DIAGNOSIS

That Christmas Molly and I were home, but she was far from healthy. Christmas was a blur to me; picturtes of her show a wan, sad baby looking out from my arms with big, vacant eyes. Eight weeks and two hospitalications later, the diagnosis was finally made: Molly had Celiac Disease, or intolerance for the gluten in wheat, oats, barley and rye. She had been slowly starving to death.

Within a week of starting her new diet, Molly was actually smiling. Physical therapists taught her to walk and play again. We celebrated Christmas after coming home from the hospital the last time. It was the end of February.

Molly is 8 1/2 now. She follows a strict gluten-free diet, but other than that she's a normal, happy, healthy third grader. This month we decided to buy Packard Children's Hospital Christmas cards. Molly wanted to go with me to the gift shop. She punched the "UP" button on the elevator from the garage, and ran to the hospital entrance to jump on the spot that opens the aw=utomatic doors. (Molly rarely walks these days: she runs, bounces, or jumps everywhere she goes.) She made a dash for the tile-covered pillars. "There's our tile, mom," she pointed out. "With out names on it - up at the top."

Once again I felt tears filling my eyes there were no television cameras to record the event; this moment was private. Still, I could almost hear the Doobie Brothers singing for us. I reached for Molly's hand, and we strolled into the gift shop to select our family's Christmas cards.

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Very cool idea......these will be interesting to read....i don't have one diagnosis story that i can use...I guess i sorta type it up each time so each time it's a little differently structured. I should probably type up one and save it........ahh, rambling. cool idea, though, I'll post back later when I have a little time to spare to write my story :)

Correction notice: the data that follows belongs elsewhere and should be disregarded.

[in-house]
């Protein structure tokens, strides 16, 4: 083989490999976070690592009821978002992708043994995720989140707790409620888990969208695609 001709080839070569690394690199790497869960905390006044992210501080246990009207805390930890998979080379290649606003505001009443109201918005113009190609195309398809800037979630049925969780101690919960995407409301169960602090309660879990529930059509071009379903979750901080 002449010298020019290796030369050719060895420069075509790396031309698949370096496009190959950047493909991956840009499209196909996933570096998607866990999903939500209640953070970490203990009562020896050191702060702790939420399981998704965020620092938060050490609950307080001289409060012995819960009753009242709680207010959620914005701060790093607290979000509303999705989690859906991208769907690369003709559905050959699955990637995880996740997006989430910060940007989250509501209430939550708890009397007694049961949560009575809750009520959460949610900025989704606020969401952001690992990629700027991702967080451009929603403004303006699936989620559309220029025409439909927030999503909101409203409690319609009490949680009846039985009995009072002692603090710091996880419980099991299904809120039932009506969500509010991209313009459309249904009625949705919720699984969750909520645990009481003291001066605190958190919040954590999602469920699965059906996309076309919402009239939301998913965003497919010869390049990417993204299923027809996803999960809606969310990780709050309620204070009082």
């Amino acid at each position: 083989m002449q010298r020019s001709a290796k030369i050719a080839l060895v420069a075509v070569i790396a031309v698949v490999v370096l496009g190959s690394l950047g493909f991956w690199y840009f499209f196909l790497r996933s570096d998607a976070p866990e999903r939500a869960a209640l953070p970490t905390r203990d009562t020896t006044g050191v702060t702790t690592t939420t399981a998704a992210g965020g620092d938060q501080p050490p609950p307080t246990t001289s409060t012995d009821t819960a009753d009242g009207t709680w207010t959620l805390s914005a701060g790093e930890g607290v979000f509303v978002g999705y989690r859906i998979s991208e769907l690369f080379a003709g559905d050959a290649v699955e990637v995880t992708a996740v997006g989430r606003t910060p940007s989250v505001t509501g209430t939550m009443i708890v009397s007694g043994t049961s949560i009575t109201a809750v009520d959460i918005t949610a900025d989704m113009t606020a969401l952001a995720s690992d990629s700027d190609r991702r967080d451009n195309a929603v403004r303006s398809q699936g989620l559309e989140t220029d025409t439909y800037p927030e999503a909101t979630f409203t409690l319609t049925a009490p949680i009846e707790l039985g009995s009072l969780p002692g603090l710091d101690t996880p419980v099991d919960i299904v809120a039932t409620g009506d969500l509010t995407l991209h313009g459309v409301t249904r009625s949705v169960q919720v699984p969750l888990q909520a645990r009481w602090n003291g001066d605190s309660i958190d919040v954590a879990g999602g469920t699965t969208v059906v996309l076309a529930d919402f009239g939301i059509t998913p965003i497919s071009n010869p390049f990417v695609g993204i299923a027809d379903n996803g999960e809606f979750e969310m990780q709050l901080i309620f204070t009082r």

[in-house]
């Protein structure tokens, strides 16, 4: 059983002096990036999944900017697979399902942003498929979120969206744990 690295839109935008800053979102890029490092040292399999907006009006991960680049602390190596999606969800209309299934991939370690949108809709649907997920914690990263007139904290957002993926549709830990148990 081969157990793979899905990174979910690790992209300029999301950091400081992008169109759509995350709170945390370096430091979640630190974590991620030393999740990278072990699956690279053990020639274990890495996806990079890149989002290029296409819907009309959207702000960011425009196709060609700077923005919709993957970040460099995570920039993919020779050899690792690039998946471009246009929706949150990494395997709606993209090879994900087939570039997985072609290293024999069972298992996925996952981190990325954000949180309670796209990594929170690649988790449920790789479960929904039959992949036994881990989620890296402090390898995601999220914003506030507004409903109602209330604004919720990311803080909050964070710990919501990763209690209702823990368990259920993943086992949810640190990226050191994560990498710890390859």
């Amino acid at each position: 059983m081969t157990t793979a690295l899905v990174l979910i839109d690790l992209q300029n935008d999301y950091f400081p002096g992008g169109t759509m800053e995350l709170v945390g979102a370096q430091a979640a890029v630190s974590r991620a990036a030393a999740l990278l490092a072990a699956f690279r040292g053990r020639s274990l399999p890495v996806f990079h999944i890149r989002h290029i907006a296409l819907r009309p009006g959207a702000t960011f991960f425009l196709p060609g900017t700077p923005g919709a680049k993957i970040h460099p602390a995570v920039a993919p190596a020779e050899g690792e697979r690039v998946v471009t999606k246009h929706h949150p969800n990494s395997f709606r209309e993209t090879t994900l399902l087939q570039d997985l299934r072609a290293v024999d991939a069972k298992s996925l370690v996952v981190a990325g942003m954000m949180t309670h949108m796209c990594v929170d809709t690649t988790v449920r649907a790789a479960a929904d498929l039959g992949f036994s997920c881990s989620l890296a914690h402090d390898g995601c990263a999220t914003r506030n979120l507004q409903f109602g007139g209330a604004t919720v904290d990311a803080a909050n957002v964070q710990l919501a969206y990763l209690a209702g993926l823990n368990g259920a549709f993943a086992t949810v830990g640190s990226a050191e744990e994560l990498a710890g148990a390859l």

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Ditto...I'll write mine next time I log on...my mother told me not to stay online long because we have dial up :( I miss wireless and LAN.

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Well, I guess I could tell my diagnosis story then, too!

For my whole life, since I was a baby, I was sick but not all outwardly unhealthy. My Mom felt cause for concern because each morning (from ages 5-18) I would have diarrhea. We moved around a lot when I was a kid and I had many different doctors. In each state we

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Ditto...I'll write mine next time I log on...my mother told me not to stay online long because we have dial up :( I miss wireless and LAN.

LOL....I had dial-up for a long time until the connection got so slow that I'd try to pull up a website, walk away and do something else, then come back in twenty minutes to check. My parents decided it was enough :lol:

Thank you for sharing, Kristina :D

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My diagnosis was pretty fast and simple. I had unrelenting diarrhea for about 2 months when I finally took myself to a GI doc. He gave me a course of Flagyl (an antifungal) while he tested for Giardia after I told him we'd spent the summer boating and swimming in the Delaware River, and did blood tests.

He told me he'd never seen antibody levels as high as mine and told me I had Celiac Sprue. He said it was common in folks of Irish descent... I told him my mom and fam were right off the boat from Belfast... and that was the end of my wheat days.

I remembered questions about possible wheat allergy when I was around 5 years old cause I had to take my own snack to school for a while, but nothing ever came of it and I was completely "digestive system" healthy till I was 48!!

I've since come to the conclusion that my sister's wicked allergies and eczema and my brother's eczema would be helped if they too stopped eating wheat... but if all I had was eczema, I'd keep eating it too!!

Luckily for me, tho, I've always loved to cook and know how a lot of things are made, so it wasn't as hard for me to avoid ingredients when dining out and cooking. Still looking for a good bread recipe tho!